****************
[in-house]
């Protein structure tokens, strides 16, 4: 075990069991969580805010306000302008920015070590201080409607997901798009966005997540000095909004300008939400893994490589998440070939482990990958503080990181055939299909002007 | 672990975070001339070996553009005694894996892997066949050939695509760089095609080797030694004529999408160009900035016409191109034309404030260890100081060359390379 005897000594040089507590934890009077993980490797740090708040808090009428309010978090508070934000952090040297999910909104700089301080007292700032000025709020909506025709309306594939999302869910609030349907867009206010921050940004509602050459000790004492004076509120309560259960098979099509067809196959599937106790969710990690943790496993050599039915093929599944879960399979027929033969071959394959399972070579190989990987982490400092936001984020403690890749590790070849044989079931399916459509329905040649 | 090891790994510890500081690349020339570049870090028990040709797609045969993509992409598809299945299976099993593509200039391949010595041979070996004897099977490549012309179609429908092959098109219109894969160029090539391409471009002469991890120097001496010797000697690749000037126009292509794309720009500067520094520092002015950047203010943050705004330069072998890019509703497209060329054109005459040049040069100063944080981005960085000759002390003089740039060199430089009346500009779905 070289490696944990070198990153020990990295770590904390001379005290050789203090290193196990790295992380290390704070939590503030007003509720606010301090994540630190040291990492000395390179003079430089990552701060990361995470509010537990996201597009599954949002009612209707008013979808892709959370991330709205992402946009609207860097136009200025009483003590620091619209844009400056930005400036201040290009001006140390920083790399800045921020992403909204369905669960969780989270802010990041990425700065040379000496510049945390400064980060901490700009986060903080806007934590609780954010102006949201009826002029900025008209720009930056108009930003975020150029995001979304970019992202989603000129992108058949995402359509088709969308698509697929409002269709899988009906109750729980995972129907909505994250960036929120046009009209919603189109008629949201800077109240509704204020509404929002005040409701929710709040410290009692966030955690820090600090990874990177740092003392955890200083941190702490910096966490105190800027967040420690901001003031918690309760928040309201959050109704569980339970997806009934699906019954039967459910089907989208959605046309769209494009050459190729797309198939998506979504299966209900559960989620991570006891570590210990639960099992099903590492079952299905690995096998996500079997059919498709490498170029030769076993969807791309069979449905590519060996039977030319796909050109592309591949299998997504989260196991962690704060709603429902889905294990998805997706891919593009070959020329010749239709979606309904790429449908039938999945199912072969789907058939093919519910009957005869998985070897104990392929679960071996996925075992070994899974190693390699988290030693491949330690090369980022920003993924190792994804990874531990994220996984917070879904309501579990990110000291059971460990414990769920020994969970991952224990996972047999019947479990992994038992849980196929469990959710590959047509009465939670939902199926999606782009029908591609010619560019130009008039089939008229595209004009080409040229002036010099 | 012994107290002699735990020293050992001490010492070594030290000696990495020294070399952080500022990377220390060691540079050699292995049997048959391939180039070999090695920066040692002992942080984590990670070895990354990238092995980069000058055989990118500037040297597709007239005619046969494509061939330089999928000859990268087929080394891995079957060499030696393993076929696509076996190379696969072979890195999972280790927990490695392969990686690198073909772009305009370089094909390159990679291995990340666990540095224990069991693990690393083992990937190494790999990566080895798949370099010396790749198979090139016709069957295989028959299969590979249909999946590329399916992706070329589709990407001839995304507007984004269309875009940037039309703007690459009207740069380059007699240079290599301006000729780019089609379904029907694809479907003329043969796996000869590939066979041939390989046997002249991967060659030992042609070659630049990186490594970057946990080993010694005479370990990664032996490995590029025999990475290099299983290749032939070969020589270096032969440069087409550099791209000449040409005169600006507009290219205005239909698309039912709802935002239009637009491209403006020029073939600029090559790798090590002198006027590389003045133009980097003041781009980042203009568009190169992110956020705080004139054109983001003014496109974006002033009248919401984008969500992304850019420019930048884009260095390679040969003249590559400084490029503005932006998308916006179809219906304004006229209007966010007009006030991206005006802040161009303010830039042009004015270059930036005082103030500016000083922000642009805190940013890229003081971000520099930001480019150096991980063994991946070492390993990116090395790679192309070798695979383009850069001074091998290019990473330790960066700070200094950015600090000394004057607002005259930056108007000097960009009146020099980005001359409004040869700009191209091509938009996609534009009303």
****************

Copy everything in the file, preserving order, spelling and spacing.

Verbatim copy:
[in-house]
């Protein structure tokens, strides 16, 4: 075990069991969580805010306000302008920015070590201080409607997901798009966005997540000095909004300008939400893994490589998440070939482990990958503080990181055939299909002007 | 672990975070001339070996553009005694894996892997066949050939695509760089095609080797030694004529999408160009900035016409191109034309404030260890100081060359390379 005897000594040089507590934890009077993980490797740090708040808090009428309010978090508070934000952090040297999910909104700089301080007292700032000025709020909506025709309306594939999302869910609030349907867009206010921050940004509602050459000790004492004076509120309560259960098979099509067809196959599937106790969710990690943790496993050599039915093929599944879960399979027929033969071959394959399972070579190989990987982490400092936001984020403690890749590790070849044989079931399916459509329905040649 | 090891790994510890500081690349020339570049870090028990040709797609045969993509992409598809299945299976099993593509200039391949010595041979070996004897099977490549012309179609429908092959098109219109894969160029090539391409471009002469991890120097001496010797000697690749000037126009292509794309720009500067520094520092002015950047203010943050705004330069072998890019509703497209060329054109005459040049040069100063944080981005960085000759002390003089740039060199430089009346500009779905 070289490696944990070198990153020990990295770590904390001379005290050789203090290193196990790295992380290390704070939590503030007003509720606010301090994540630190040291990492000395390179003079430089990552701060990361995470509010537990996201597009599954949002009612209707008013979808892709959370991330709205992402946009609207860097136009200025009483003590620091619209844009400056930005400036201040290009001006140390920083790399800045921020992403909204369905669960969780989270802010990041990425700065040379000496510049945390400064980060901490700009986060903080806007934590609780954010102006949201009826002029900025008209720009930056108009930003975020150029995001979304970019992202989603000129992108058949995402359509088709969308698509697929409002269709899988009906109750729980995972129907909505994250960036929120046009009209919603189109008629949201800077109240509704204020509404929002005040409701929710709040410290009692966030955690820090600090990874990177740092003392955890200083941190702490910096966490105190800027967040420690901001003031918690309760928040309201959050109704569980339970997806009934699906019954039967459910089907989208959605046309769209494009050459190729797309198939998506979504299966209900559960989620991570006891570590210990639960099992099903590492079952299905690995096998996500079997059919498709490498170029030769076993969807791309069979449905590519060996039977030319796909050109592309591949299998997504989260196991962690704060709603429902889905294990998805997706891919593009070959020329010749239709979606309904790429449908039938999945199912072969789907058939093919519910009957005869998985070897104990392929679960071996996925075992070994899974190693390699988290030693491949330690090369980022920003993924190792994804990874531990994220996984917070879904309501579990990110000291059971460990414990769920020994969970991952224990996972047999019947479990992994038992849980196929469990959710590959047509009465939670939902199926999606782009029908591609010619560019130009008039089939008229595209004009080409040229002036010099 | 012994107290002699735990020293050992001490010492070594030290000696990495020294070399952080500022990377220390060691540079050699292995049997048959391939180039070999090695920066040692002992942080984590990670070895990354990238092995980069000058055989990118500037040297597709007239005619046969494509061939330089999928000859990268087929080394891995079957060499030696393993076929696509076996190379696969072979890195999972280790927990490695392969990686690198073909772009305009370089094909390159990679291995990340666990540095224990069991693990690393083992990937190494790999990566080895798949370099010396790749198979090139016709069957295989028959299969590979249909999946590329399916992706070329589709990407001839995304507007984004269309875009940037039309703007690459009207740069380059007699240079290599301006000729780019089609379904029907694809479907003329043969796996000869590939066979041939390989046997002249991967060659030992042609070659630049990186490594970057946990080993010694005479370990990664032996490995590029025999990475290099299983290749032939070969020589270096032969440069087409550099791209000449040409005169600006507009290219205005239909698309039912709802935002239009637009491209403006020029073939600029090559790798090590002198006027590389003045133009980097003041781009980042203009568009190169992110956020705080004139054109983001003014496109974006002033009248919401984008969500992304850019420019930048884009260095390679040969003249590559400084490029503005932006998308916006179809219906304004006229209007966010007009006030991206005006802040161009303010830039042009004015270059930036005082103030500016000083922000642009805190940013890229003081971000520099930001480019150096991980063994991946070492390993990116090395790679192309070798695979383009850069001074091998290019990473330790960066700070200094950015600090000394004057607002005259930056108007000097960009009146020099980005001359409004040869700009191209091509938009996609534009009303």